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—but right this moment it’s that final dash that intrigues me—this in a novel full of dashes, this in a novel that name-checks Emily Dickinson, Eternal Empress of Dashes—the fragmented conclusion is full of dashes, lines obliterated by more perfect, straight lines, simultaneously connecting and disconnecting—like the novel’s final line:

“Now everybody—“

□ □ □ □ □ □ □ Continue reading “Riff on the end/beginning of Gravity’s Rainbow”

A Riff on Paul Thomas Anderson’s Film The Master (Including a Take on the Ending)

TheMasterPosterTurkishFullBWaltv2

1. I finally saw Paul Thomas Anderson’s 2012 film The Master last night. I’m going to riff on the film. Fair warning:this riff will contain spoilers—I’ll talk about the film’s final scene, for instance (and if you just want to read about the ending, scroll down to point 23, after the embedded video).

2. The first hour of The Master is probably the best thing PTA has done.

3. The Master begins on a beach somewhere in the South Pacific. These are the final days of WWII. Navy boy Freddie Quell (portrayed by Joaquin Phoenix), solitary from his fellows, pours from a can of the mystic moonshine he brews into a coconut he’s hacked open with a machete. He then drinks the potion and mimes chopping off his hand with the machete. After this, he humps a woman made of sand and jerks off into the ocean.

4. The idyll of the Pacific beach contrasts strongly with Quell’s tortured psyche—it’s clear from the film’s first few moments that he’s borderline deranged, a sex-obsessed alcoholic who was damaged long before the war.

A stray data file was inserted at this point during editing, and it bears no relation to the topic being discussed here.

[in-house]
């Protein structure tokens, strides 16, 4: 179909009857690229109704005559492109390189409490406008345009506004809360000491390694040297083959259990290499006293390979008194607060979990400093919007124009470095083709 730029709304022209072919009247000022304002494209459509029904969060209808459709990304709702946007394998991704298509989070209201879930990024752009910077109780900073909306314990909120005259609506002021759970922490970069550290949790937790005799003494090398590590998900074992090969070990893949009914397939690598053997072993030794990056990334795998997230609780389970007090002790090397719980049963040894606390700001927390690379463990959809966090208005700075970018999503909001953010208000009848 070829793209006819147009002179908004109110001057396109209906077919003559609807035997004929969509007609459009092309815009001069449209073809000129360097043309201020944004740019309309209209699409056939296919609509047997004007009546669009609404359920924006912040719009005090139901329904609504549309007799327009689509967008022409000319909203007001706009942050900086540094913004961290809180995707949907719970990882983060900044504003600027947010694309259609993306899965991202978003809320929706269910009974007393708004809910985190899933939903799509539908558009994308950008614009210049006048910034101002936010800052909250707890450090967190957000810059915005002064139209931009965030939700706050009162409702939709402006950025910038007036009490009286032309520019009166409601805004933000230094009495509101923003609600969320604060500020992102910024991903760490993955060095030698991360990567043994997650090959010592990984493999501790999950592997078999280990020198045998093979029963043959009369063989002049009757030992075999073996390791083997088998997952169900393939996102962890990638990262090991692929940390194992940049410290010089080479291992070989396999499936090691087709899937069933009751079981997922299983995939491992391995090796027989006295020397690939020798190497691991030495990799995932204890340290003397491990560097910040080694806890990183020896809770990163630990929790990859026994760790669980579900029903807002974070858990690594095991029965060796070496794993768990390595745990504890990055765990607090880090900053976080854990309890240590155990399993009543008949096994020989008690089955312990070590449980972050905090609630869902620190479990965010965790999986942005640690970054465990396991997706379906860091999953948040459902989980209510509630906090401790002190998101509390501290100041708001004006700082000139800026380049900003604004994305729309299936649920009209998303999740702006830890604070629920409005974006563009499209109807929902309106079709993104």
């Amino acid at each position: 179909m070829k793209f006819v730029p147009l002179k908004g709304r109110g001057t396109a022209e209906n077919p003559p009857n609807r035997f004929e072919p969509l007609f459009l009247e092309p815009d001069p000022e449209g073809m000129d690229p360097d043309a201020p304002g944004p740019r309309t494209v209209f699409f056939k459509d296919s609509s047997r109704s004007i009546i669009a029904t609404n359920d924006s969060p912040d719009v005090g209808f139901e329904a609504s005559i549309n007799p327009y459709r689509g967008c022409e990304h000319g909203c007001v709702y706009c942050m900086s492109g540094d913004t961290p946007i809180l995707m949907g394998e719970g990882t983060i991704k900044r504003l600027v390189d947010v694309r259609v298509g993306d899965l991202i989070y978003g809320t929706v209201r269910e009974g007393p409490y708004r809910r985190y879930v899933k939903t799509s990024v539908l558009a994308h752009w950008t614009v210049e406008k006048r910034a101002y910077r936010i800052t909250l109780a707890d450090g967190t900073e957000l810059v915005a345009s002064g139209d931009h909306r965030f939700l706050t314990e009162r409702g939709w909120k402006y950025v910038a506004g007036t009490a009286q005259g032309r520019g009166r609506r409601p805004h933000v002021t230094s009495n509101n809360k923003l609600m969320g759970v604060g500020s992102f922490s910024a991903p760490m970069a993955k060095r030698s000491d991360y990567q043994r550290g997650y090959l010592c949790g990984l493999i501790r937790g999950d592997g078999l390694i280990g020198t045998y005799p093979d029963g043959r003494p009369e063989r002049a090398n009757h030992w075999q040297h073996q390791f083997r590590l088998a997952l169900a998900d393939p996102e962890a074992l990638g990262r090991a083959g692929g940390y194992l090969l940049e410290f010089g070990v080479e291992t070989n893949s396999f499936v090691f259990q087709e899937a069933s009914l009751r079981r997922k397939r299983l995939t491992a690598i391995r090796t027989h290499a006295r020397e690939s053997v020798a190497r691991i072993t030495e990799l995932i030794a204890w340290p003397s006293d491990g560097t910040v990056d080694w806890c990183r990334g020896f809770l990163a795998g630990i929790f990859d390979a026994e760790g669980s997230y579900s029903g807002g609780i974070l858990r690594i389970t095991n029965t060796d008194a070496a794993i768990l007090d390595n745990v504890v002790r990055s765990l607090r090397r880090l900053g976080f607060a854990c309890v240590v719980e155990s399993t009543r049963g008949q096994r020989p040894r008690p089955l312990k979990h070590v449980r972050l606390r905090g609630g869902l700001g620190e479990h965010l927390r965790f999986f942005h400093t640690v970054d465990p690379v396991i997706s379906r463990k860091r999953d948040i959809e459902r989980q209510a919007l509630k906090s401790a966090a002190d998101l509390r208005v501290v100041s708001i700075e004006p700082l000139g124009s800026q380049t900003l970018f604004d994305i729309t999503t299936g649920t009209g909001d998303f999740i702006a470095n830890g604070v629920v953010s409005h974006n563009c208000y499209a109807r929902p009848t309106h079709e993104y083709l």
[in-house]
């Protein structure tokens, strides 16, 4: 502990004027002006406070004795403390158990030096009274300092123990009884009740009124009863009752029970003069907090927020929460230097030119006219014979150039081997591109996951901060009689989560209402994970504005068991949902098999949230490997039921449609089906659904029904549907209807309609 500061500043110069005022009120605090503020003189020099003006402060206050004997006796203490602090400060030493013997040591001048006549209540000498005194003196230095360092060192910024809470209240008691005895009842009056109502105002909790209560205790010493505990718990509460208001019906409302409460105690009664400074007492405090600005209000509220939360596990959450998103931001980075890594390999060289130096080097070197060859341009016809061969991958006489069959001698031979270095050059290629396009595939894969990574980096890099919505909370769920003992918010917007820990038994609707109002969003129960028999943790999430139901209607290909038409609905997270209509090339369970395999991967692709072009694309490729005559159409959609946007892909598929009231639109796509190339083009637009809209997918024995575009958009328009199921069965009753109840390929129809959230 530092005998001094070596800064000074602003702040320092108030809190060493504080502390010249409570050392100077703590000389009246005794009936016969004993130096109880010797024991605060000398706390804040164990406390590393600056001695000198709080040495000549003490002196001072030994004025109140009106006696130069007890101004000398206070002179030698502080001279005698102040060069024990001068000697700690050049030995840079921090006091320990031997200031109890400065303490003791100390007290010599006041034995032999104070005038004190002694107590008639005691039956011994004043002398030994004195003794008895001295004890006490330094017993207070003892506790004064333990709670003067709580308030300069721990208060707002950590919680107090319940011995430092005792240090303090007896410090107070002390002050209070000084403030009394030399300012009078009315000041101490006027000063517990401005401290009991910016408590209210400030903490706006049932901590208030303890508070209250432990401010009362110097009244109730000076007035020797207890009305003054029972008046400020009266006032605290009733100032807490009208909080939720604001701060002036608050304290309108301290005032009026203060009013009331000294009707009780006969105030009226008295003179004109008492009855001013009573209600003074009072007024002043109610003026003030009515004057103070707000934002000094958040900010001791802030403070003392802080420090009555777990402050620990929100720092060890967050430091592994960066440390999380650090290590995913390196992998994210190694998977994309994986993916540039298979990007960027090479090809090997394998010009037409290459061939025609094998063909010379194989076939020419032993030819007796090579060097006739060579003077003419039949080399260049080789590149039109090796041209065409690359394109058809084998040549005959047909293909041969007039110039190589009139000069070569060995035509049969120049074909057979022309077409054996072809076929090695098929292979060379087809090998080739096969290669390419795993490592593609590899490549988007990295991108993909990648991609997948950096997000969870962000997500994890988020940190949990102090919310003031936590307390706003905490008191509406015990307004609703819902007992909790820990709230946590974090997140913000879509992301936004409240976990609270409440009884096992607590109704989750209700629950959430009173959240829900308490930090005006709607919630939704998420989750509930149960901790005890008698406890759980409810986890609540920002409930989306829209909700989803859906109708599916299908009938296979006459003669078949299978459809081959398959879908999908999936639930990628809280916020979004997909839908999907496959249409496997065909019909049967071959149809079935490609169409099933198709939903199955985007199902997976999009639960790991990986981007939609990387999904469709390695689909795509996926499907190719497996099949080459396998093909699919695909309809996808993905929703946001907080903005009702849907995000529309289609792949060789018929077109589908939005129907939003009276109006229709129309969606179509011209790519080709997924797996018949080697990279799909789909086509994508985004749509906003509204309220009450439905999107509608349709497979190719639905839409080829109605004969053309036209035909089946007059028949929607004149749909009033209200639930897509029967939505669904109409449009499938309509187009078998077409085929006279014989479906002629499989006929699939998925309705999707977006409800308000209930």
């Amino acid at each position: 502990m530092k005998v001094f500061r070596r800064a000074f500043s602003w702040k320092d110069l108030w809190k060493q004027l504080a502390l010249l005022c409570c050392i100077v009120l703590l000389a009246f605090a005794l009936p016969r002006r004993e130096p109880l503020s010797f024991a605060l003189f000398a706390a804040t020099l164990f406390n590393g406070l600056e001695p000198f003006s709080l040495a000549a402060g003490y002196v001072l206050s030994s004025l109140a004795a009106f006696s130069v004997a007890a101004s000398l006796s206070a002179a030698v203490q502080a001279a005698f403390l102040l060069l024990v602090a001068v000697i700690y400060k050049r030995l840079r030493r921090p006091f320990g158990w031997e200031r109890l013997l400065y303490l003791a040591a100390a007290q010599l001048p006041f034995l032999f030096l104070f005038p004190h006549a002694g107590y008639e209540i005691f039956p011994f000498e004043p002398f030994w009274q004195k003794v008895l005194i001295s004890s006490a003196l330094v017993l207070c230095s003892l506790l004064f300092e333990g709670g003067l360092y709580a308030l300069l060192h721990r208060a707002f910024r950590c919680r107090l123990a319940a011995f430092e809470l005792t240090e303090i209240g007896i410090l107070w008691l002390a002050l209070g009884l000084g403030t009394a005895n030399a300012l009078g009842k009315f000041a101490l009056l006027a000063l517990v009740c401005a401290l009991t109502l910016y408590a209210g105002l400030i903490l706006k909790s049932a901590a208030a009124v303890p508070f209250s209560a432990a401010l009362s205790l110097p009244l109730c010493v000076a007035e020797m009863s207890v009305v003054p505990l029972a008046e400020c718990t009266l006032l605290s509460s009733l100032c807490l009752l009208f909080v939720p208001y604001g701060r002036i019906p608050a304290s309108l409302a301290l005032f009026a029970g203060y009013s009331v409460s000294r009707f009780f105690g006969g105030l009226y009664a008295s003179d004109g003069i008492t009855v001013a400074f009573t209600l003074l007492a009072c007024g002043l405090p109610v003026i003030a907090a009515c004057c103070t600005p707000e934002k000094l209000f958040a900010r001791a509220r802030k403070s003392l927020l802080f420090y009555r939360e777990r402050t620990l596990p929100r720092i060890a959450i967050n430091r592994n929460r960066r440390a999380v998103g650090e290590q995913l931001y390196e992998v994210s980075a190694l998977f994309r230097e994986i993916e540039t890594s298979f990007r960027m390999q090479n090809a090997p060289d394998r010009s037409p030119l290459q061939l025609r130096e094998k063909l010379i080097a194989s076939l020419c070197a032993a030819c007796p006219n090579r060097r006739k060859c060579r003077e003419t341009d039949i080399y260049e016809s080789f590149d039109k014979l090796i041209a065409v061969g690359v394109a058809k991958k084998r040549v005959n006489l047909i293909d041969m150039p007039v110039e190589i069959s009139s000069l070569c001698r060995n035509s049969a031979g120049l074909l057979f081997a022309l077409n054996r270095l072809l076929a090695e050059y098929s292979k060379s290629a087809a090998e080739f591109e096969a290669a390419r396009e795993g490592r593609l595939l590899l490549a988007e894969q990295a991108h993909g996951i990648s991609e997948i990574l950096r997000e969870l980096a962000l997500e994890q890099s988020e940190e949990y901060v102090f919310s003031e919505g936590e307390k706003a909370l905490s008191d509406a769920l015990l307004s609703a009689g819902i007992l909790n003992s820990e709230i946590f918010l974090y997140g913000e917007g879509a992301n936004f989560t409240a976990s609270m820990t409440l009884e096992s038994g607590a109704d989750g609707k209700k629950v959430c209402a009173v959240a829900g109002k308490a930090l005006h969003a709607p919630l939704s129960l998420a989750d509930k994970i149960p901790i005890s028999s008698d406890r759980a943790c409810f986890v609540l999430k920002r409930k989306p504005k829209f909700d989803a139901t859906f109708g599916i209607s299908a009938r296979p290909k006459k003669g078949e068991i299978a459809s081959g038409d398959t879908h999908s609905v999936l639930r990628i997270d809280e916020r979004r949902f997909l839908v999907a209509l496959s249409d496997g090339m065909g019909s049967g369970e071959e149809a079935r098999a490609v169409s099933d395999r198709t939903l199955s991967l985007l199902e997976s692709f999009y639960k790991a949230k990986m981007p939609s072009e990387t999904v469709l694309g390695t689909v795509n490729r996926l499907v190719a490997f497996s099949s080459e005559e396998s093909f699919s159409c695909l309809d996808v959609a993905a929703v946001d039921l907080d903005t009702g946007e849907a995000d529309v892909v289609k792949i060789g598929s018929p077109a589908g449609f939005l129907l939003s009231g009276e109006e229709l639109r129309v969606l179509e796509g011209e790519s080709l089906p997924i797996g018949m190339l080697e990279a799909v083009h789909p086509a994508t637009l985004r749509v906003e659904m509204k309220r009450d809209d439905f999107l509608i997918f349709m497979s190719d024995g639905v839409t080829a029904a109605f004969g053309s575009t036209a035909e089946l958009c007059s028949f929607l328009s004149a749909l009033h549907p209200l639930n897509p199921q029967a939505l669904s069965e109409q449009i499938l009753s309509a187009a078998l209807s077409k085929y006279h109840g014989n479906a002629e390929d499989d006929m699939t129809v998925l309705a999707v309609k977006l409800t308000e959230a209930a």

5. Quell is also a profoundly talented chemist (or alchemist) capable of brewing strange cocktails mixed from whatever’s at hand. These potions intrigue Lancaster Dodd (henceforth Master, played by Philip Seymour Hoffman), who samples a flask and asks Quell to brew more. Quell says he’ll make Master something different from that first batch, asking him, “How do you want to feel?”

6. “How do you want to feel?”

This question governs The Master, and the film is at its best when probing and plumbing these depths.

7. Back to my second statement: The first hour or so of The Master is probably the best thing PTA has done. Freddie Quell is an intriguing figure, a desperate madman who recapitulates the crimes of Oedipus where ever he goes.

He is The Misfit of Flannery O’Connor’s story “A Good Man Is Hard to Find,” trying to match faith to the phenomenal world.

He is Jonah, fleeing angry Yaweh, stowing away on a ship.

8. The first scenes of The Master borrow liberally from the Terrence Malick playbook: